No more costly repair bills, and dirty messes in your engine compartment.
This is not a sonic device, it uses LED light technology which causes the rat's iris to contract and expand repeatedly causing eye fatigue and encouraging the rat to find a new territory. No need to worry about draining the car battery, it uses less current than the digital clock or other phantom draws from the car battery !
Poison can be used to eradicate these invaders, but that has two undesirable effects.
First, their predators, such as owls and hawks, may be poisoned in the process. That is both ecologically and environmentally unsound and self defeating Secondly, if their nest is left undisturbed, others will move in and take possession of their abandoned home.
The best cure is to discourage them from nesting right from the beginning, and that is what the Rid-A-Rat unit is designed to do!
Pack rats, commonly know as Wood Rats, are prevalent in the western states and have caused millions of dollars worth of damage to homes, barns, and vehicles.
There are presently 21 living species of Wood rats occurring in a very wide range of habitats, from the edge of the Arctic Circle all the way to the tropics of Nicaragua. They occur throughout western Canada, most of the U.S., Mexico and Central America. Eight of these species reside in the United States and of those eight, five are in the state of Arizona. We have been getting field reports that the rid-a-rat also works on other types of animals including rabbits, squirrels, city rats and mice.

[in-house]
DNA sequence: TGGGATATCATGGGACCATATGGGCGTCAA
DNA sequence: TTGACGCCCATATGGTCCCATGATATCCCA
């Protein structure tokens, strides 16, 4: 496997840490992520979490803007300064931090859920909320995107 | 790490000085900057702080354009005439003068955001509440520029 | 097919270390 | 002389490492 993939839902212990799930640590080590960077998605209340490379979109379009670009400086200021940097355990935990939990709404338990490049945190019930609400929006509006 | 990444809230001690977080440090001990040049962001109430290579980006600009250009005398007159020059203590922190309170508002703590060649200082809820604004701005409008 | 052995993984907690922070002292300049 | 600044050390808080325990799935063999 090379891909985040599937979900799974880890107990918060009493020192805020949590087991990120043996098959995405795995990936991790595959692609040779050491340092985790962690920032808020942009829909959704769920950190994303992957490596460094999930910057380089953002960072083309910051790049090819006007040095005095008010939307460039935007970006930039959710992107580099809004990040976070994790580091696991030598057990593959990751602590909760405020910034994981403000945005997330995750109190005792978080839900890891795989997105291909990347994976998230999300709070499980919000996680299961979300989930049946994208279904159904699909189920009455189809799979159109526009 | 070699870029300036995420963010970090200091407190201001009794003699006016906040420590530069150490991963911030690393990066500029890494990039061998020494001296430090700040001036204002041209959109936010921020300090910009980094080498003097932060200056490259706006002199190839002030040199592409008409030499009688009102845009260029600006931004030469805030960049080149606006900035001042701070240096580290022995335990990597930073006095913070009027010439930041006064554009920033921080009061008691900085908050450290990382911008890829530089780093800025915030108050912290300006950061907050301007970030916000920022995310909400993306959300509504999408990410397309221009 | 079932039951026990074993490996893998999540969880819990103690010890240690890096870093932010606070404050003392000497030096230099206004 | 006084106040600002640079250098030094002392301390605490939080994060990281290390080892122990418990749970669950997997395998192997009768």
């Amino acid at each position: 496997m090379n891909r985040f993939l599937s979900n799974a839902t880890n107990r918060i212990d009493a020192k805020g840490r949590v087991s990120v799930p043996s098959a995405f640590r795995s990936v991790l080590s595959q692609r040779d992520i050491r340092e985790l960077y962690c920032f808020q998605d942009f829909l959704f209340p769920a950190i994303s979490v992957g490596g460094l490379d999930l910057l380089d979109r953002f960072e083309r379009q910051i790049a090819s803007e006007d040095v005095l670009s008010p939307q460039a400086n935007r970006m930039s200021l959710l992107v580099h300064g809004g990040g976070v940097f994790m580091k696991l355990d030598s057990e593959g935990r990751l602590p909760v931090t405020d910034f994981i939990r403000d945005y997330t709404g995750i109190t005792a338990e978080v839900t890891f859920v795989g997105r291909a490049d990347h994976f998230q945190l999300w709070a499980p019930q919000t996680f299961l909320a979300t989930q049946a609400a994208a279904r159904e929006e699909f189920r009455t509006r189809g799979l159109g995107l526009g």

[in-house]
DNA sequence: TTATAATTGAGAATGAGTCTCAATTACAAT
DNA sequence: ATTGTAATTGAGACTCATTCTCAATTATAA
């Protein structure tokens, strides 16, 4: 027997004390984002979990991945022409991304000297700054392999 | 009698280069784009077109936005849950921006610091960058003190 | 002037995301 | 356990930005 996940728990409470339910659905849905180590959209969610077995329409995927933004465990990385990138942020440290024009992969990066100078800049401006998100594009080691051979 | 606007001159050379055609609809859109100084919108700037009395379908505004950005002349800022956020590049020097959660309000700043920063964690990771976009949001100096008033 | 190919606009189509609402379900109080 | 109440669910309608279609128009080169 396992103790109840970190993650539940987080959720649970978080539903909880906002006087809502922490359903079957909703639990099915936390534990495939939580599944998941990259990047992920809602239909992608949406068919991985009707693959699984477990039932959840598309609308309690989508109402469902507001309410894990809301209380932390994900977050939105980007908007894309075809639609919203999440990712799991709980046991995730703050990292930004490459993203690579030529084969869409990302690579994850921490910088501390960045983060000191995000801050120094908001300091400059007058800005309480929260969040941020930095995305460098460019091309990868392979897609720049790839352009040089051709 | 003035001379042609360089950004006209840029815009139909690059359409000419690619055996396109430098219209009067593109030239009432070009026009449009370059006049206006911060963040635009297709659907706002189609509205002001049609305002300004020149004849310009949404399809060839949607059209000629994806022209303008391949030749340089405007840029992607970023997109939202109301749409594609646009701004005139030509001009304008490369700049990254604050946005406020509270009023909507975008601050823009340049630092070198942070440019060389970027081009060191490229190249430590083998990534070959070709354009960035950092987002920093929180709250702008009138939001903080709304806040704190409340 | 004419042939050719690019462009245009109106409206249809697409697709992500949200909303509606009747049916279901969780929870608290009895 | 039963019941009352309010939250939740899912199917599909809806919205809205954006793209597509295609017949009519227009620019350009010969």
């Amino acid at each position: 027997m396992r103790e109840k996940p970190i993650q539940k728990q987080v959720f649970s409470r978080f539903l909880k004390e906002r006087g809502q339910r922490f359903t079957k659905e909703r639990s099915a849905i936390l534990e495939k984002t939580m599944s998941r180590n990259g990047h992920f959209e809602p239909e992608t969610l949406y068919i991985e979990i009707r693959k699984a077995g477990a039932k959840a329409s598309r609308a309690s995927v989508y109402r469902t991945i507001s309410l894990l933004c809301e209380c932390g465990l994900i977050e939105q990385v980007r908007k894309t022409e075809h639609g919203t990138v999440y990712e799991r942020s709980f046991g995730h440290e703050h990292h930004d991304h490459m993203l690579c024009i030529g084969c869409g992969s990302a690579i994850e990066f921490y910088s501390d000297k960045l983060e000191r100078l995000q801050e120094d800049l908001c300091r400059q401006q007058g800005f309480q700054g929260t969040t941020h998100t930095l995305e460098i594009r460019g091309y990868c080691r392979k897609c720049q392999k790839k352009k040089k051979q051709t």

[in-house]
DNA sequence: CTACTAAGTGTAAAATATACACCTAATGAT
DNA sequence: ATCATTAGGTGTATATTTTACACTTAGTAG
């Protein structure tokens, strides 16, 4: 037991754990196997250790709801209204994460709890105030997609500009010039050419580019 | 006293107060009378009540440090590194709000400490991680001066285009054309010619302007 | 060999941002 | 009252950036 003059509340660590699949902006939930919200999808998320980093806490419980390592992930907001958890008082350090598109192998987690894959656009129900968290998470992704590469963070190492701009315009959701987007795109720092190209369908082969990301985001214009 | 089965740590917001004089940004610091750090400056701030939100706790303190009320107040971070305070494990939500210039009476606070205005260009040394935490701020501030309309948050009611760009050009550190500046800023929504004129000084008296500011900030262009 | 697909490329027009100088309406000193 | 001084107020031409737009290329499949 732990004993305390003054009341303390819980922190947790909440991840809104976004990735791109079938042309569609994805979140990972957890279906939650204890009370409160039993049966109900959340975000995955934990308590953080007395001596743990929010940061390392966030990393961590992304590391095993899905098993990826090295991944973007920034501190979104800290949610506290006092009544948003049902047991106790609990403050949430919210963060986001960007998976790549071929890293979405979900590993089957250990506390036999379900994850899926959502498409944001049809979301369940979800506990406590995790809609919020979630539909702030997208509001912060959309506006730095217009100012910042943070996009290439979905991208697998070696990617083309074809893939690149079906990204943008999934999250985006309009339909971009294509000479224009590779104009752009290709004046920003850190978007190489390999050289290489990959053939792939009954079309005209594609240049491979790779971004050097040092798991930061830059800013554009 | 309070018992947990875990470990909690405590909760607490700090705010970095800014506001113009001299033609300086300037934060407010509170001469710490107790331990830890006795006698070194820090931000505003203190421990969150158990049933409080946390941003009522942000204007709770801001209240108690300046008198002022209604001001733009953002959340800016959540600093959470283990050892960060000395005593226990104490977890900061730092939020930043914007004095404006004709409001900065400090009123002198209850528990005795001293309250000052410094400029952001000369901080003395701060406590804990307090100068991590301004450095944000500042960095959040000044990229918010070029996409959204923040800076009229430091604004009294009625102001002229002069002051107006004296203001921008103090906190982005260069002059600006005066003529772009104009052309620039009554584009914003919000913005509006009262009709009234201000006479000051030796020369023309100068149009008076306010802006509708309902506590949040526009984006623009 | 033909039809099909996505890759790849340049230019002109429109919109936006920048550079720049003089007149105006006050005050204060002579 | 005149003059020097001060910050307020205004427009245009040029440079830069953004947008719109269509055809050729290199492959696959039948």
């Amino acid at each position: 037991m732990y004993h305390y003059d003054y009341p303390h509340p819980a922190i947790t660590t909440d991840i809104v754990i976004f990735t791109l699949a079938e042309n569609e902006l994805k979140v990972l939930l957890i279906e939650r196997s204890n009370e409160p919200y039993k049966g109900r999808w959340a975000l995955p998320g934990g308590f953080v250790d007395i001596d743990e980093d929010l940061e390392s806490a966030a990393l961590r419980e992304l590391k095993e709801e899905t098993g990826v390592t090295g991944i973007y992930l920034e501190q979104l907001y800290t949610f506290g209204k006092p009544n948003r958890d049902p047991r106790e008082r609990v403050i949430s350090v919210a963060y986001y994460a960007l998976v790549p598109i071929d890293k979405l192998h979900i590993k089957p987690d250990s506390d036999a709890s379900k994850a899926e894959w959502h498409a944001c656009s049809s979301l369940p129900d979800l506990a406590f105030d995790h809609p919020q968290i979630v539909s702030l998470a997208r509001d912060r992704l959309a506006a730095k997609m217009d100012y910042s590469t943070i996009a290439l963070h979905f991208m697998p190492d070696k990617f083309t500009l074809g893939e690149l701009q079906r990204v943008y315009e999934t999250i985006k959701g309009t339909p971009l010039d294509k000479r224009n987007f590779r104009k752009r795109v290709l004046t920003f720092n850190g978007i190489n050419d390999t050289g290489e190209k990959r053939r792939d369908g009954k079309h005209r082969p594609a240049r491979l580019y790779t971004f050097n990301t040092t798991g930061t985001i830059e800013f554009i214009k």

How do you tell a "city rat", or Old World rat, from a packrat? Packrats' tails are not naked and scaly like a city rat. Packrats have very long whiskers and a whitish or light colored neck and breast area. Yes, they may be very "cute" but that cuteness disappears quickly when you open the hood of your car and find that they have built a nest on your intake manifold.
Pack rats are nocturnal creatures that build large nests out of sticks, twigs, cactus spines and any other material they find handy. Pack rats will build nests inside barns, cabins, garages or even parked cars. Once inside cars, primarily the engine compartment, they chew on the wire insulation and create potential shorts and broken wiring. They also can cause damage to vacuum hoses and windshield washer hoses. This can be very costly to repair, running in the thousands of dollars up to having the car completely totaled.